Virginia’s pricing “is a barrier for people getting coverage,” Joe Nadglowski, president and CEO of the Florida-based advocacy group Obesity Action Coalition. “Some of the decisions that insurers make around bariatric surgery seem not to be based on economics or health, but are often more based on stigma and bias.”
One mid-level policy from insurer Optima that covers the treatment, for example, is priced at $1,858 a month for a 27-year-old, but the same plan from the same insurer is $285 without the rider. Similar plans by other insurers, including Aetna, Coventry One and Innovation Health, range from $1,100 a month to $1,500, well above what the insurers charge for plans without the rider.
A spokesman for Blue Cross Blue Shield of Georgia said that insurer is not offering riders that cover the surgery in its policies sold in the new marketplaces.
Under the health law, benefit packages must include 10 broad categories of care, including hospital coverage, maternity care, prescription drugs and mental health services. But states were given some leeway in choosing what else to include in that list. Along with Virginia, 27 other states chose benchmark policies that do not cover the surgical treatment for obesity, according to an analysis by the obesity coalition.
Maryland chose a benchmark plan that does require coverage, reflecting its longstanding law. A Maryland Health Care Commission report from last year estimates the state’s mandate to cover treatment for severe obesity added about 0.4 percent to the cost of an individual health policy, far below the 600 percent differential seen in some of the plans with riders in Virginia.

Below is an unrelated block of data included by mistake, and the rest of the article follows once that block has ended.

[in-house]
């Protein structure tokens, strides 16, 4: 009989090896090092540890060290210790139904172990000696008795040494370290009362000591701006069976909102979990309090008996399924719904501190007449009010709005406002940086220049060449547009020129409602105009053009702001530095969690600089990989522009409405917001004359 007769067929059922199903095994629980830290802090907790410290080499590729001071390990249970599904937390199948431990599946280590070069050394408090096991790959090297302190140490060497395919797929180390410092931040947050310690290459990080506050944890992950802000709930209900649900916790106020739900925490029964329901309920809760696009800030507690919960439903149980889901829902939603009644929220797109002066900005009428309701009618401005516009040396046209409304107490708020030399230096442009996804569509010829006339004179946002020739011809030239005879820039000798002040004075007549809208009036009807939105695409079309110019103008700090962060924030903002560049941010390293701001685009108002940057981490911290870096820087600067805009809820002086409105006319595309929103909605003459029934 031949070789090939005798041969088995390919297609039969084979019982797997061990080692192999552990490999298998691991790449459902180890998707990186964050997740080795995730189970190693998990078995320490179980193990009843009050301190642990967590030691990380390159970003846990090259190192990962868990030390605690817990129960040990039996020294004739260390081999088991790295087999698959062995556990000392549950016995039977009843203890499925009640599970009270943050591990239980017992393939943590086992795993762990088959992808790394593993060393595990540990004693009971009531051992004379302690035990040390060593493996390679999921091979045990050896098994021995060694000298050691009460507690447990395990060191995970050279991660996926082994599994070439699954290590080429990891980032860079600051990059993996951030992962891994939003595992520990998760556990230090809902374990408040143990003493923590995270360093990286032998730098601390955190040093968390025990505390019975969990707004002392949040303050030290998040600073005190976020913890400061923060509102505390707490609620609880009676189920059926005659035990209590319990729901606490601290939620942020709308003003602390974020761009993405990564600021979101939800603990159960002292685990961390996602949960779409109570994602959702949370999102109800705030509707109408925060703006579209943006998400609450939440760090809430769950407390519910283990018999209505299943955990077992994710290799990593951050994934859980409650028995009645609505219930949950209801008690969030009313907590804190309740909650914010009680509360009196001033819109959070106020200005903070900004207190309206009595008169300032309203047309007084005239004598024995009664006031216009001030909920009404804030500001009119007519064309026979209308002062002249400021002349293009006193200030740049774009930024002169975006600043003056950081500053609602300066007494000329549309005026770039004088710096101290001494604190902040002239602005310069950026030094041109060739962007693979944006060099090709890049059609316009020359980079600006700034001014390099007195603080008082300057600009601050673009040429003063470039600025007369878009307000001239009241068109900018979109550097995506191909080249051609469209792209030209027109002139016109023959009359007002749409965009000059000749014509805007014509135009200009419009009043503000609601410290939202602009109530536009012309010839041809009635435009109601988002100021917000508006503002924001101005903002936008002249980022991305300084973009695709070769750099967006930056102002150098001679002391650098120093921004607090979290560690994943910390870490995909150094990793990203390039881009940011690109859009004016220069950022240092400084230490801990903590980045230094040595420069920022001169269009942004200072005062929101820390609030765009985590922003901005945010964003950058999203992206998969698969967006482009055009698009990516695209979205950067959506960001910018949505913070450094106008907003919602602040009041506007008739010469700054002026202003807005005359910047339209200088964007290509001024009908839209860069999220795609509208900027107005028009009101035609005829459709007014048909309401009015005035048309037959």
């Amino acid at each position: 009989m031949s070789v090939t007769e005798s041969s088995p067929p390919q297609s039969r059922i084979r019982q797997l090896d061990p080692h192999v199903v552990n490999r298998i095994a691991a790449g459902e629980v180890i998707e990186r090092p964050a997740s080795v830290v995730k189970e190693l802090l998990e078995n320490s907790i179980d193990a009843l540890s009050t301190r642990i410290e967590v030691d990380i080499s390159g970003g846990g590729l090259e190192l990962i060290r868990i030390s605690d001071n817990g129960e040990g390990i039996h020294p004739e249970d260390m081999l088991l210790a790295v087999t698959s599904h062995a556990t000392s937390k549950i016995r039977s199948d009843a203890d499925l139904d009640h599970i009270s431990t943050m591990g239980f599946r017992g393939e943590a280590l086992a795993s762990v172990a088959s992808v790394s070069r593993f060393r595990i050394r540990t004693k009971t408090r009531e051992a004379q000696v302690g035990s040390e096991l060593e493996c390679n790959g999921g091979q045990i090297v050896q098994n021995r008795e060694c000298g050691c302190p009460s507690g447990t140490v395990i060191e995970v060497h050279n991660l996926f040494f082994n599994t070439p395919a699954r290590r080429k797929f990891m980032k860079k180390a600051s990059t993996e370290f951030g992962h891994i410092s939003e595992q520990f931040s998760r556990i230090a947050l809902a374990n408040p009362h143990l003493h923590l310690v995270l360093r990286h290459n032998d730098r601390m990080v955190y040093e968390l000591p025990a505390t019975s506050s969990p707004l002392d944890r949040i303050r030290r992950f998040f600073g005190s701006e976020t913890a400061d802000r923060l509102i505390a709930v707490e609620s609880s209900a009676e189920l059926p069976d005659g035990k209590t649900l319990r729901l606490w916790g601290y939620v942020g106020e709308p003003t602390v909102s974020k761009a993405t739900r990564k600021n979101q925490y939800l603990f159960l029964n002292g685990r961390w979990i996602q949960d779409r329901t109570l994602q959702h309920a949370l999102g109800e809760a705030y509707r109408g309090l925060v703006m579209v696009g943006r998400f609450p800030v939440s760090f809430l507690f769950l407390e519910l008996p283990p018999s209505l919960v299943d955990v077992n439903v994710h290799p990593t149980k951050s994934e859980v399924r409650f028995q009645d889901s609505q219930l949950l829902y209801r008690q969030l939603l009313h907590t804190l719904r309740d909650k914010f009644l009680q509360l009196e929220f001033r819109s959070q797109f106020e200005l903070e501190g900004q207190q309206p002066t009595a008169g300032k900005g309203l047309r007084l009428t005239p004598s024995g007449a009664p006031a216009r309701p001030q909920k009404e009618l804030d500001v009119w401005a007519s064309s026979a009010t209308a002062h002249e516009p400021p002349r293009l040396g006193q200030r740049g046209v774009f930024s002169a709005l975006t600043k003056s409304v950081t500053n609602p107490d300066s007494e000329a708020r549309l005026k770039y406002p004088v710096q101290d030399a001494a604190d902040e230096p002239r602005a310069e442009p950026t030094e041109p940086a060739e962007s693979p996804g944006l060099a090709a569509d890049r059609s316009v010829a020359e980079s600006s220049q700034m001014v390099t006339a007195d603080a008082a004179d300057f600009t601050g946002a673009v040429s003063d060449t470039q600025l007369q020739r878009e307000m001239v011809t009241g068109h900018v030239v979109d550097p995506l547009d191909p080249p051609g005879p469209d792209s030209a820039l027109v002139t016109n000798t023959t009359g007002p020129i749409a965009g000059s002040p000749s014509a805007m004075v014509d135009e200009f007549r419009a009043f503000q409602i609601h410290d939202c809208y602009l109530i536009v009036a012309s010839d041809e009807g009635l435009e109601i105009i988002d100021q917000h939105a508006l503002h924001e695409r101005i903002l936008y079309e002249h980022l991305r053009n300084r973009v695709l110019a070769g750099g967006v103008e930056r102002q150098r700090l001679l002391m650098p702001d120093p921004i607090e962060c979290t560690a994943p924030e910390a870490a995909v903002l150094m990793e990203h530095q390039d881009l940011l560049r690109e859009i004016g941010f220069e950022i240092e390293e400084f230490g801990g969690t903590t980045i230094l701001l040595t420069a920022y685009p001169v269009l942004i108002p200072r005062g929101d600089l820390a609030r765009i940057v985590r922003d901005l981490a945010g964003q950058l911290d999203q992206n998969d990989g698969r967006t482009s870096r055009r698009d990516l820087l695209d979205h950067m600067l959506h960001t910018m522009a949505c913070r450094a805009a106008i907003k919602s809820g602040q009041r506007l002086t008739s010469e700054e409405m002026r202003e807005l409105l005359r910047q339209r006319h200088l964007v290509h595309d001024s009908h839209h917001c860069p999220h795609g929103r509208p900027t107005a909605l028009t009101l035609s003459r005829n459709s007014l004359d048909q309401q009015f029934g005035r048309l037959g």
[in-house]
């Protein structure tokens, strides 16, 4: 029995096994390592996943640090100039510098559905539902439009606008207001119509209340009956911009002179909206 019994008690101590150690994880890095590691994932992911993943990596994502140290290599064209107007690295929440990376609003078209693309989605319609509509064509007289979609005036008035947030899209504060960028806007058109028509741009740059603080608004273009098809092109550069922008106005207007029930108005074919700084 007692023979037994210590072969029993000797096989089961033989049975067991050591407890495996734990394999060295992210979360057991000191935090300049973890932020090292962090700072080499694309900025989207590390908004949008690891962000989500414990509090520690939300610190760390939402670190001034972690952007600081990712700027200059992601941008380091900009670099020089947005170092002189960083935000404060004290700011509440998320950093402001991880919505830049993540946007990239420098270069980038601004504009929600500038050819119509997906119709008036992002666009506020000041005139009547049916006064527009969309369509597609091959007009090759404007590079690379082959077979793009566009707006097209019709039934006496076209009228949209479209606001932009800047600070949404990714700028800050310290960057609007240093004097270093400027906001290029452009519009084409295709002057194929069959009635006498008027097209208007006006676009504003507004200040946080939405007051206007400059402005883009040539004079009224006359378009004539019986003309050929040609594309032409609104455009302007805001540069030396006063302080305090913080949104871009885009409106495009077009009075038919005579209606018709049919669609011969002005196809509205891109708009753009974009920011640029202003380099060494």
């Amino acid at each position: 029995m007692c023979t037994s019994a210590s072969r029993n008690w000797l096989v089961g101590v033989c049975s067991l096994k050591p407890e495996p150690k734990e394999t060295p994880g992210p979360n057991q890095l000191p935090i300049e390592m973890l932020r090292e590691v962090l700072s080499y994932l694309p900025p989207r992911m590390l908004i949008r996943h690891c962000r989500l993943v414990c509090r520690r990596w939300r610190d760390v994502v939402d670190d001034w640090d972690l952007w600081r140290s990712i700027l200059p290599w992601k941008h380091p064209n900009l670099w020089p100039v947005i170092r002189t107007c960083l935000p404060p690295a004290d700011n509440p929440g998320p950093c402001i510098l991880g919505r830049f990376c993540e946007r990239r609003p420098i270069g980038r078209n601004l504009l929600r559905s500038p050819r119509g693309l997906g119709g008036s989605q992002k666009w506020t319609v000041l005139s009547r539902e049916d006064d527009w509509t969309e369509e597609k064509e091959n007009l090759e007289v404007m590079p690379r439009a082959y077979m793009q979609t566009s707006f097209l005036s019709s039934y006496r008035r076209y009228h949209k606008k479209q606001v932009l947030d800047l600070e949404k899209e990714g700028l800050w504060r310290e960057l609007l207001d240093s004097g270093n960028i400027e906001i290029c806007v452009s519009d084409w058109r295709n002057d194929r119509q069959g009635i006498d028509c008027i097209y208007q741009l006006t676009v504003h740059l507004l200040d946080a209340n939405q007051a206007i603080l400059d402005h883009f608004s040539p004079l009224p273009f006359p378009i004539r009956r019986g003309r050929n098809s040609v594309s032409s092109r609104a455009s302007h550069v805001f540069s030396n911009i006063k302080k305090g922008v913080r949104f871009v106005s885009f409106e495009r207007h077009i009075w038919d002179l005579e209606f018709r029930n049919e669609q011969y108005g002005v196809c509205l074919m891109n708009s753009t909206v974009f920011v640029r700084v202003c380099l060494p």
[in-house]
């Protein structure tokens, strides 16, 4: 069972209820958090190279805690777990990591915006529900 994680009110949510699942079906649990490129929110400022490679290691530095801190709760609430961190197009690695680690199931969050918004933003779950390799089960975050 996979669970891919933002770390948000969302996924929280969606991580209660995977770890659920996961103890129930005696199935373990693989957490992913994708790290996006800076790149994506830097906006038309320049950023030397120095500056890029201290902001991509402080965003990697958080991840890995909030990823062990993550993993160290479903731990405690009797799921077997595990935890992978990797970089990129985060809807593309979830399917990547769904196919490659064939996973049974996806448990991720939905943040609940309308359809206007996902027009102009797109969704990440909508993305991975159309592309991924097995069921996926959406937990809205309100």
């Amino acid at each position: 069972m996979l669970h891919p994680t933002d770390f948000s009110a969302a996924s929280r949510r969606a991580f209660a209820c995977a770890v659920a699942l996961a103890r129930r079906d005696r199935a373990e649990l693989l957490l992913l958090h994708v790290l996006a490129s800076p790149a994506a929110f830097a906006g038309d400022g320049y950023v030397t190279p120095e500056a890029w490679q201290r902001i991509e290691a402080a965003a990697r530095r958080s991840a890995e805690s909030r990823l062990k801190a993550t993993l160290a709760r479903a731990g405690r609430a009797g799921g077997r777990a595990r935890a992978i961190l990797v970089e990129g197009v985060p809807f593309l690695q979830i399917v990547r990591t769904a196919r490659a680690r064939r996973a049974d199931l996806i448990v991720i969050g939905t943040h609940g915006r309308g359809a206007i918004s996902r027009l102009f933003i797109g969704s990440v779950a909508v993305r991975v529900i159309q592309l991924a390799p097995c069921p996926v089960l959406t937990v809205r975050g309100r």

Maryland Plans ‘More Affordable’
In states like Maryland where the cost of surgical treatment for obesity is included in all plans, the premiums are “more affordable than the Virginia plans with the add-on bariatric coverage, which drives up the price for those specific plans,” said Aetna spokeswoman Cynthia Michener.
Some question whether Virginia insurers may be “adhering to the letter of the state law but not the spirit of the federal law,” said Deborah Chollet, a senior fellow at Mathematica Policy Research, a nonpartisan research firm in Washington.
That’s because the federal law says insurers cannot reject patients with medical conditions, nor charge them more, starting Jan. 1. Severe obesity is considered a disease, according to the American Medical Association.
“The health law says you cannot discriminate based on health conditions,” said John Morton, chief of bariatric and minimally invasive surgery at the Stanford University School of Medicine and president-elect of American Society for Metabolic and Bariatric Surgery. “Here they are adding a premium to a disease. It’s coverage in name only. It’s disgraceful. “
The legal arguments are not a slam dunk.
Fri, Oct 11 2013